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Quality Through Collaboration: The Future of Rural Health Health Research Center at the University of Washington. He has done extensive research in the delivery of health services to rural populations in the United States and around the world. He is particularly interested in improving the supply and the quality of health services in isolated and sparsely populated areas, and has published widely on these issues. He has worked as a Medical Officer and a Regional Program Director for the National Health Service Corps of the United States Public Health Service, has been a consultant to a number of governmental agencies that deal with rural health services, and has testified before Congress on these issues. He is a member of several associations and organizations, including the American Public Health Association, Academy Health, the National Rural Health Association, the Region X Rural Health Coordinating Committee, and the Rural Hospital Facilities Task Force. Tim Size, M.B.A, B.S.E., has been Executive Director of the 29-hospital Rural Wisconsin Health Cooperative since helping to found it in 1979 while working as an administrator at the University of Wisconsin Hospital and Clinics. He helped start HMO of Wisconsin in 1984, leading to varied experience with rural managed care. He represents a rural health perspective on numerous boards and commissions within Wisconsin. He is past President of the National Rural Health Association and served as a member of then DHHS Secretary Donna Shalala’s National Advisory Committee on Rural Health. He is currently serving on DHHS Secretary Tommy Thompson’s National Advisory Committee on Rural Health and Human Services. He was a Kellogg National Fellow and has received the National Rural Health Association’s Louis Gorin Award for Outstanding Achievement in Rural Health Care. He lays claim to the only monthly cartoon series in the country focused on rural health. Linda Watson, M.L.S., is Associate Dean and Director, Claude Moore Health Sciences Library, University of Virginia, and Lecturer in the School of Medicine’s Department of Health Evaluation Sciences. She was President of the Medical Library Association in 2002–2003 and currently serves on the National Institutes of Health’s PubMed Central National Advisory Committee. Her prior experience includes 10 years at the National Library of Medicine, where she held various management positions, specializing in nonprint media. She has published and made many presentations in her field. She has managed several grant projects, including, among others, establishment of a partnership between the University of Virginia and the Danville Regional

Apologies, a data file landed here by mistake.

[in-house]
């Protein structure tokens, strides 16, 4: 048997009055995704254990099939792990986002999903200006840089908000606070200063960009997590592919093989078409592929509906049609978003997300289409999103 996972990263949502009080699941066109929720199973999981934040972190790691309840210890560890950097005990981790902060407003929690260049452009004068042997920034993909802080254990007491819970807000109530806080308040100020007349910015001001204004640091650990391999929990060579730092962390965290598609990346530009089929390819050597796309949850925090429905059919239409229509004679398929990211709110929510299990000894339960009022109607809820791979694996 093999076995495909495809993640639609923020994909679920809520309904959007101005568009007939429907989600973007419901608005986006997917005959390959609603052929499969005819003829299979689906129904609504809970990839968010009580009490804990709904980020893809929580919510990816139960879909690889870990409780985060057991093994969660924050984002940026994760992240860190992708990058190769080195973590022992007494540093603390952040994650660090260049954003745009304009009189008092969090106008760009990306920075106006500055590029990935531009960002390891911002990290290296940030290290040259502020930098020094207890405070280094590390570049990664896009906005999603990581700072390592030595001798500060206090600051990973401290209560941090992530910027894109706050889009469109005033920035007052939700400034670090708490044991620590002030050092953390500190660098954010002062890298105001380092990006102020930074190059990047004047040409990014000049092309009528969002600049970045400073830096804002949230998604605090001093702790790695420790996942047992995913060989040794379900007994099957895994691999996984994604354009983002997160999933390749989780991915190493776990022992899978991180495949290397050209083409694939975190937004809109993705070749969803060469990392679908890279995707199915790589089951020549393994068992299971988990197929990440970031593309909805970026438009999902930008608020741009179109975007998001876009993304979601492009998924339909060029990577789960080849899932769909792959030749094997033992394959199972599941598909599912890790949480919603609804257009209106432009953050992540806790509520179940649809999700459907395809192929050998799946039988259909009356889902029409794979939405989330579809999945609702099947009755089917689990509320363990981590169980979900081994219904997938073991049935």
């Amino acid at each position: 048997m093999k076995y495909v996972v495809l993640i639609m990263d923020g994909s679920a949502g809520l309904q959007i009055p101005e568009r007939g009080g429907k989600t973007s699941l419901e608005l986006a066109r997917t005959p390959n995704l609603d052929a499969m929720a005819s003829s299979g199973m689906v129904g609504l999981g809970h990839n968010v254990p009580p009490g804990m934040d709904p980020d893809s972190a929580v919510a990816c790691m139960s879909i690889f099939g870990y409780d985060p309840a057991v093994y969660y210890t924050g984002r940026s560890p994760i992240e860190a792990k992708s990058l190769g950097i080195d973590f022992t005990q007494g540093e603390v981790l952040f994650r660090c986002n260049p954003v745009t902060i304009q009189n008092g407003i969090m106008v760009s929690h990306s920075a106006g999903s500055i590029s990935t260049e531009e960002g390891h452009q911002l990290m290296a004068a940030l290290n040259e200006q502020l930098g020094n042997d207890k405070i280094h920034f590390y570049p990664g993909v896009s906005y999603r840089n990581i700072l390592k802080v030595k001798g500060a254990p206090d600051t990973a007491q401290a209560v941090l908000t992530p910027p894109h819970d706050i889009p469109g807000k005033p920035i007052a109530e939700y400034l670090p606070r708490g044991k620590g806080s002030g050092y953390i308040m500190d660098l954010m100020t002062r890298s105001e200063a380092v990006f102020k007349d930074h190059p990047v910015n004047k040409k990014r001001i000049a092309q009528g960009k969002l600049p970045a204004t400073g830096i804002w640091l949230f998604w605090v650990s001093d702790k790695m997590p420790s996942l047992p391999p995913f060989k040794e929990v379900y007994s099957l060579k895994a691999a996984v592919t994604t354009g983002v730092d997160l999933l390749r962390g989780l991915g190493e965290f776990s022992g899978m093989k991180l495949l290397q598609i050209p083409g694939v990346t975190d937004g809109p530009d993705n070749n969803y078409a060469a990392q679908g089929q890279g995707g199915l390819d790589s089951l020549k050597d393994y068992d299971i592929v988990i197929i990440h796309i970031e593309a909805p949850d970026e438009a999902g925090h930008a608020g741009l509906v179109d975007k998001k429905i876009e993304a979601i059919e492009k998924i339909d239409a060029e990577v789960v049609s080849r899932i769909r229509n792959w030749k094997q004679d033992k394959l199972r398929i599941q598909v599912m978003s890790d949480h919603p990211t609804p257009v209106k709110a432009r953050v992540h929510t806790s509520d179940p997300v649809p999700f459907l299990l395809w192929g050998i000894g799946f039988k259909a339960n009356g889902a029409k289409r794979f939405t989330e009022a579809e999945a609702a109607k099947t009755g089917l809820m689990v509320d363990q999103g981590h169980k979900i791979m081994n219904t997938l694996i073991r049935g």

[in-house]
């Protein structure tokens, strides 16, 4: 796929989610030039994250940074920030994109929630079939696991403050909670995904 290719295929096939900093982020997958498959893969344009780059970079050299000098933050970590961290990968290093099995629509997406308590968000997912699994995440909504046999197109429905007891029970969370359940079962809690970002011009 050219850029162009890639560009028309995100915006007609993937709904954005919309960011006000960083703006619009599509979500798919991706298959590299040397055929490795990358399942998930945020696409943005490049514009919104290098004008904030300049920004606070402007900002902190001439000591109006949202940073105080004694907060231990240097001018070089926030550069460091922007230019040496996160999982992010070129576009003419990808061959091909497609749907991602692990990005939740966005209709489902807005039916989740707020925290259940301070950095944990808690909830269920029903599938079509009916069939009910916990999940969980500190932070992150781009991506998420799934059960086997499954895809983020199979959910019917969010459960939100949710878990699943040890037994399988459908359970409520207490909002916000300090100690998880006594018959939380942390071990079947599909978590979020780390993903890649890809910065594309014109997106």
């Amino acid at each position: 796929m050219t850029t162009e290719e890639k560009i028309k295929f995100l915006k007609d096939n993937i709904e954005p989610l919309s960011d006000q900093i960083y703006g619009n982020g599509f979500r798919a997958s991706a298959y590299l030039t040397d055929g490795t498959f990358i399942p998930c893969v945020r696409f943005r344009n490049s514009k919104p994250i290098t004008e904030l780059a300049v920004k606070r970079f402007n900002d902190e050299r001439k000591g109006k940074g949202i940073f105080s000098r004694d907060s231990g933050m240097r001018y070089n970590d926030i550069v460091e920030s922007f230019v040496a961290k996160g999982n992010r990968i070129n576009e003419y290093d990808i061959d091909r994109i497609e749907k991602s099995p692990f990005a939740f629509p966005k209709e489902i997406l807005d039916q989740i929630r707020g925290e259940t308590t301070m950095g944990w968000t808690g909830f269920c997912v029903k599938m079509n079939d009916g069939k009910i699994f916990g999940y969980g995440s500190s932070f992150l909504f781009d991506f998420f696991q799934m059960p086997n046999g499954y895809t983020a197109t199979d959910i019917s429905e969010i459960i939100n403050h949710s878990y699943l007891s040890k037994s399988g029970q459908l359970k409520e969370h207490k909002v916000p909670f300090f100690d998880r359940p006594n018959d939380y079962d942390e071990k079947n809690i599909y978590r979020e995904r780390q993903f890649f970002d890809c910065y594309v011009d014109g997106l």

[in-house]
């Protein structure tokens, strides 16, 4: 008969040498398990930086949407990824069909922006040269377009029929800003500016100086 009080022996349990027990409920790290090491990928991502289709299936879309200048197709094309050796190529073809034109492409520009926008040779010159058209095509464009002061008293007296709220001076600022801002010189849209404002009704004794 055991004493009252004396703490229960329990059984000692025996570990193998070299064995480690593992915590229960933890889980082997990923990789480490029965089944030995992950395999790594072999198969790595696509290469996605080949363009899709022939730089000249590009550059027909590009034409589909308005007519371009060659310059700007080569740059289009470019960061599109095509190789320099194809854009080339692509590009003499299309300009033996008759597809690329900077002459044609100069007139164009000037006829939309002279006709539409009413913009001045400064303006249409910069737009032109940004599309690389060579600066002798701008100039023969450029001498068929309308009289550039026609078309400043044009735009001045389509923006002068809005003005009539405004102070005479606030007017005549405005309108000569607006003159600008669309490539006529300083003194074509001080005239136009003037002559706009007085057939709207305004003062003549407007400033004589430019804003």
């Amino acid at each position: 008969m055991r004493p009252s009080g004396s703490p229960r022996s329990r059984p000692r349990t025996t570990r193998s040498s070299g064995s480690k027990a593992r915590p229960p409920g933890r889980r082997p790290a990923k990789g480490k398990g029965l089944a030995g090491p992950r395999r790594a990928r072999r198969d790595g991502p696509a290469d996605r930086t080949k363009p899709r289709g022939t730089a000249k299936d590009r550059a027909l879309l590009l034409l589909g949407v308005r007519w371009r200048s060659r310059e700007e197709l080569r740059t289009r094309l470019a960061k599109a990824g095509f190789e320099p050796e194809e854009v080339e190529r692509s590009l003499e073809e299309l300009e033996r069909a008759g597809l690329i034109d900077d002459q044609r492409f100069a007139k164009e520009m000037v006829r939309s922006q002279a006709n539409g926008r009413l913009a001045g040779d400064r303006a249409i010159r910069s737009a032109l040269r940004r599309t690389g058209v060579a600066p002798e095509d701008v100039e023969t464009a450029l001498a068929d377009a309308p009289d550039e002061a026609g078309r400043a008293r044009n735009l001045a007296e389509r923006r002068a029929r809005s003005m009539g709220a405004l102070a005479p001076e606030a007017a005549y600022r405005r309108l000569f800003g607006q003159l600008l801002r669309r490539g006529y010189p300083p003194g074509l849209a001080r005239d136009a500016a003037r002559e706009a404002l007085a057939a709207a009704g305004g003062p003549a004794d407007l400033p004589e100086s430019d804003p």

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Quality Through Collaboration: The Future of Rural Health Medical Center for improving information access in rural south-central Virginia, and Grateful Med Outreach to rural nurses and physicians in Virginia. She has developed programs for the rural outreach of medical information into the far corners of southwest Virginia for both health professionals and citizens, and has recently worked with the Hispanic migrant population in the rural Shenandoah Valley of Virginia.